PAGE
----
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RSPCA Australia is opposed to jumps races (steeplechasing and hurdling) because of the high probability of a horse suffering serious injury or even death as a result of participating in these events. Despite at least seven separate reviews into the sport and numerous recommendations and modifications to the design and conduct of jumps races, deaths and injuries have continued to occur.
A 2006 study by researchers at the University of Melbourne found that a jumps horse was 18.9 times more likely to die than a flat racing horse . The main reasons for this are:
Serious injuries incurred by horses include long-limb fractures and head/neck injuries including vertebral fractures. Jumps race injuries cause considerable pain and stress to affected horse. Sometimes the injuries are so severe the horse will die or will have to be euthanased.
It is difficult to calculate the true animal welfare costs of jumps racing as public information regarding injuries and deaths associated with training, trials or post-racing is not available. In addition, rules of racing, especially those relating to horse safety, are not consistent between Victoria and South Australia, which is concerning given that many Victorian jockeys and horses travel to South Australia to race.
Jumps racing events also place the jockey at a high risk of serious injury, with one study showing that jumps jockeys were 41% more likely to suffer fractures than jockeys in flat racing .
In November 2016, a South Australian Parliamentary Select Committee tasked with investigating welfare concerns for horses used for jumps racing released a report containing 28 recommendations. The report identified several areas where improvements were required to achieve accountability, transparency and to meet community expectations. Key recommendations included ensuring public availability of data pertaining to all falls, injuries and fatalities in jumps training, trials and races; reporting outcomes from non-fatal injuries sustained from jumps racing; that the industry investigate and address the high attrition rate and disclose the final fate of retired horses and that the industry develop and fund a retirement plan for each racehorse. However, without government pressure, the industry is not compelled to implement any of the recommendations.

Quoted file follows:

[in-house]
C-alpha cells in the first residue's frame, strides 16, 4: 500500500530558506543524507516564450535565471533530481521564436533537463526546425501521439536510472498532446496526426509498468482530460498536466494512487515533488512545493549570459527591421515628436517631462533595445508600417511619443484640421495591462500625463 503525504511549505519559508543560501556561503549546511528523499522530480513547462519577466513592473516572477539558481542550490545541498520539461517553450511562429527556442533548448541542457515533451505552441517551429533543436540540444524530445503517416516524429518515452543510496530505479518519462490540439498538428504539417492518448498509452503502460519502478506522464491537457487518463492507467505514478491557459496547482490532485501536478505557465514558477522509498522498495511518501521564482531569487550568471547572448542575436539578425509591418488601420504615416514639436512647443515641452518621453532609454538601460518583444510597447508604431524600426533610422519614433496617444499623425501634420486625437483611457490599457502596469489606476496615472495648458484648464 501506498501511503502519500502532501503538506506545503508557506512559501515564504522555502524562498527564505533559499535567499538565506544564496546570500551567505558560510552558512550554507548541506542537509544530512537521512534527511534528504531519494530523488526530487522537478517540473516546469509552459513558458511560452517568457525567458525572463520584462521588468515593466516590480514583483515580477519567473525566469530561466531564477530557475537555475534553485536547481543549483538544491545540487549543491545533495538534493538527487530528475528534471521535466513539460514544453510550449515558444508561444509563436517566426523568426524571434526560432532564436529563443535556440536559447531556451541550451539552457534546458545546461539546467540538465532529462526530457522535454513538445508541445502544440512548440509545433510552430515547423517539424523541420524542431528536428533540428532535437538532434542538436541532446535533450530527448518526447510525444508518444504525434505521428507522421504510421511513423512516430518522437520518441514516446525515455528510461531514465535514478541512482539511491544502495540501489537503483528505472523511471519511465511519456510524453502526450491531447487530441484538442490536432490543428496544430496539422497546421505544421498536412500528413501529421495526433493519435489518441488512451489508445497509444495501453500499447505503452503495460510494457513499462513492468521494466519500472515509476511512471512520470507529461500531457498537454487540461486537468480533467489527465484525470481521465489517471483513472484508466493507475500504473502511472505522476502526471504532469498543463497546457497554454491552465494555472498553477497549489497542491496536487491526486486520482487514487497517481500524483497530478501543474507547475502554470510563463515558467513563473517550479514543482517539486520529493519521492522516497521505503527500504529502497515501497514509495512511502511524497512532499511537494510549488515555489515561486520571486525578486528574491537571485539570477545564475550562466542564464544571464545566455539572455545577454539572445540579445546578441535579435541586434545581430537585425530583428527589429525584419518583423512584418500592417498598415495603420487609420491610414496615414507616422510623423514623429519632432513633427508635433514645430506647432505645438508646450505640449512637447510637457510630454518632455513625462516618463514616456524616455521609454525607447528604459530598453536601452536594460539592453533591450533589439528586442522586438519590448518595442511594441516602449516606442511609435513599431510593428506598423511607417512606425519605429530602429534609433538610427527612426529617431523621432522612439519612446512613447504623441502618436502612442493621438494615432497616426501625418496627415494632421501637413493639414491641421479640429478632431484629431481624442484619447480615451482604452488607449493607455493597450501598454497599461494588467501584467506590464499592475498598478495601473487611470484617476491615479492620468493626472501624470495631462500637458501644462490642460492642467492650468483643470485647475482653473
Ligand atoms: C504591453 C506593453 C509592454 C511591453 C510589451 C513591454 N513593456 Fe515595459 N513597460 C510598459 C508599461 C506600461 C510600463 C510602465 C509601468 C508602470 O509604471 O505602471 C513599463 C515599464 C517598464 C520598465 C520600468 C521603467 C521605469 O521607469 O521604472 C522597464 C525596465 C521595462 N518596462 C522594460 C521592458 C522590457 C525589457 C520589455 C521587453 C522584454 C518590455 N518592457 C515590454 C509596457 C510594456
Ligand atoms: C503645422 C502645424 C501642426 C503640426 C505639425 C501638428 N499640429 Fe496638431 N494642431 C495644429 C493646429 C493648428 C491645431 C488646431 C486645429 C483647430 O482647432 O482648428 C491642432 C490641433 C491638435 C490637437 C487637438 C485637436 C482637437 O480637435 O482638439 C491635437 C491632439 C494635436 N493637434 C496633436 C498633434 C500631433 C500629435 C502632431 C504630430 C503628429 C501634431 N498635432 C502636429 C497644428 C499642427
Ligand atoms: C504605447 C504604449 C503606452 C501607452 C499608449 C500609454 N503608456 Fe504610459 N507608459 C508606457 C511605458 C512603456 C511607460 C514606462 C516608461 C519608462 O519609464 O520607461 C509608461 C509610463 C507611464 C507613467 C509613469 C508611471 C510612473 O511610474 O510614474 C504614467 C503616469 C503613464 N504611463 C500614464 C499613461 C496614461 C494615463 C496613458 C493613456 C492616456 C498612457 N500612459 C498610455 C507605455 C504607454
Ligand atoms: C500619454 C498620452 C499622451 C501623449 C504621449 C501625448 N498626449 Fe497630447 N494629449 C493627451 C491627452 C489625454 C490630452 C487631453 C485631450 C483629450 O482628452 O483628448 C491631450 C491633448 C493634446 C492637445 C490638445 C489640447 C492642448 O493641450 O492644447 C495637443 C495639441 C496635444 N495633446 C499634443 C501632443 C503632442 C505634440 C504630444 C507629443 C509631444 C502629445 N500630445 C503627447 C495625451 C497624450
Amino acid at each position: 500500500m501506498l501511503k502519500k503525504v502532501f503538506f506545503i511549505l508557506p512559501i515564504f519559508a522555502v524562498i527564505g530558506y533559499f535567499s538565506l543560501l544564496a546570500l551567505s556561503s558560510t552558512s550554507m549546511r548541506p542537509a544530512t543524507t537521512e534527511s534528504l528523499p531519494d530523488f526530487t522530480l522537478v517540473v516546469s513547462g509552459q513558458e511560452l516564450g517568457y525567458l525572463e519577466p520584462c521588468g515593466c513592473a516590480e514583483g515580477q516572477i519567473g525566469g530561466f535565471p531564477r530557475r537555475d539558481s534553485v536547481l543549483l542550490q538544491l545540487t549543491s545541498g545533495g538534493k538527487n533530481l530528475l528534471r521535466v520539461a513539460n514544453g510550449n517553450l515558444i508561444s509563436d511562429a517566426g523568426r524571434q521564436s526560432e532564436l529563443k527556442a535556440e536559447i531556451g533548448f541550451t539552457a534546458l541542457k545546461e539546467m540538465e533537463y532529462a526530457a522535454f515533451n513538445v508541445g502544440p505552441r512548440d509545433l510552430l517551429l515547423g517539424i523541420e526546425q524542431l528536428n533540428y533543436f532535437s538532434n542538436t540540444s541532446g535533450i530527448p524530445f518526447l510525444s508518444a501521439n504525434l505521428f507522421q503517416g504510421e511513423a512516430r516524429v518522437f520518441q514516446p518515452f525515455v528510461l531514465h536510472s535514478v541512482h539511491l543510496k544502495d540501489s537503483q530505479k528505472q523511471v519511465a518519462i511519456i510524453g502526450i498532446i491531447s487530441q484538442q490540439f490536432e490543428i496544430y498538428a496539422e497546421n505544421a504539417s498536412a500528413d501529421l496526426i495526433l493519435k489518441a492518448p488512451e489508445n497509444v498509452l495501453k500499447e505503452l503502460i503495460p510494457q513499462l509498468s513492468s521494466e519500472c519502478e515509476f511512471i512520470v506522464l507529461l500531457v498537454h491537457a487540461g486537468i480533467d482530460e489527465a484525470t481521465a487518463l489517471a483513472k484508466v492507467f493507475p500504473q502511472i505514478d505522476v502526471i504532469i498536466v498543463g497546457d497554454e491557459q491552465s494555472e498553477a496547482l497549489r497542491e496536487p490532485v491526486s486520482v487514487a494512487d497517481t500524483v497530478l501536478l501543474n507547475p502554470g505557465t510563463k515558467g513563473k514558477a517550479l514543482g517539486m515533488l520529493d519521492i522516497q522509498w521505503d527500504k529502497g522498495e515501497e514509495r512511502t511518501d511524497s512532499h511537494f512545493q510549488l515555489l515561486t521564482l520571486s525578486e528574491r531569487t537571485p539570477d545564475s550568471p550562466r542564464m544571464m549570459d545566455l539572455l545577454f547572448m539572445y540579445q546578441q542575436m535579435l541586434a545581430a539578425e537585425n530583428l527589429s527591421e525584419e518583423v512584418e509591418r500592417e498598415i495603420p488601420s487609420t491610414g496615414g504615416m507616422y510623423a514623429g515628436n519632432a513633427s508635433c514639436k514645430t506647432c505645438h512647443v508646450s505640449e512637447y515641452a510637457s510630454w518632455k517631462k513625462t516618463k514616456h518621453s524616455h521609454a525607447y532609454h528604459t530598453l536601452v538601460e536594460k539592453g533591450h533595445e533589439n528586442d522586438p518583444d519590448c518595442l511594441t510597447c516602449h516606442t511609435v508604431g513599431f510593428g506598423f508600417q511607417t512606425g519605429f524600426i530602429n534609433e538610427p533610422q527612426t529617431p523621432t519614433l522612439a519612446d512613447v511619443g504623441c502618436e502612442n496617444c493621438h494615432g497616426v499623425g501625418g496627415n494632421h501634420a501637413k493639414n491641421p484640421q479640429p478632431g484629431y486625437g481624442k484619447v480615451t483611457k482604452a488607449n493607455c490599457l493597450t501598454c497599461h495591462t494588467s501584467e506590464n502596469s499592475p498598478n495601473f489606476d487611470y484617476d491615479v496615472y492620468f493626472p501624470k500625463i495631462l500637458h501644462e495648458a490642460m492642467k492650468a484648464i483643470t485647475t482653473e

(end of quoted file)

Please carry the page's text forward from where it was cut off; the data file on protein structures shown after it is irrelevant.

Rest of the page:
Boden LA et al. (2006) Risk of fatality and causes of death of Thoroughbred horses associated with racing in Victoria, Australia: 1989-2004. Equine Veterinary Journal 38:312-318
 Curry BA et al. (2015) Workplace injuries in Thoroughbred racing: An analysis of insurance payments and injuries amongst jockeys in Australia from 2002 to 2010. Animals 5:897-909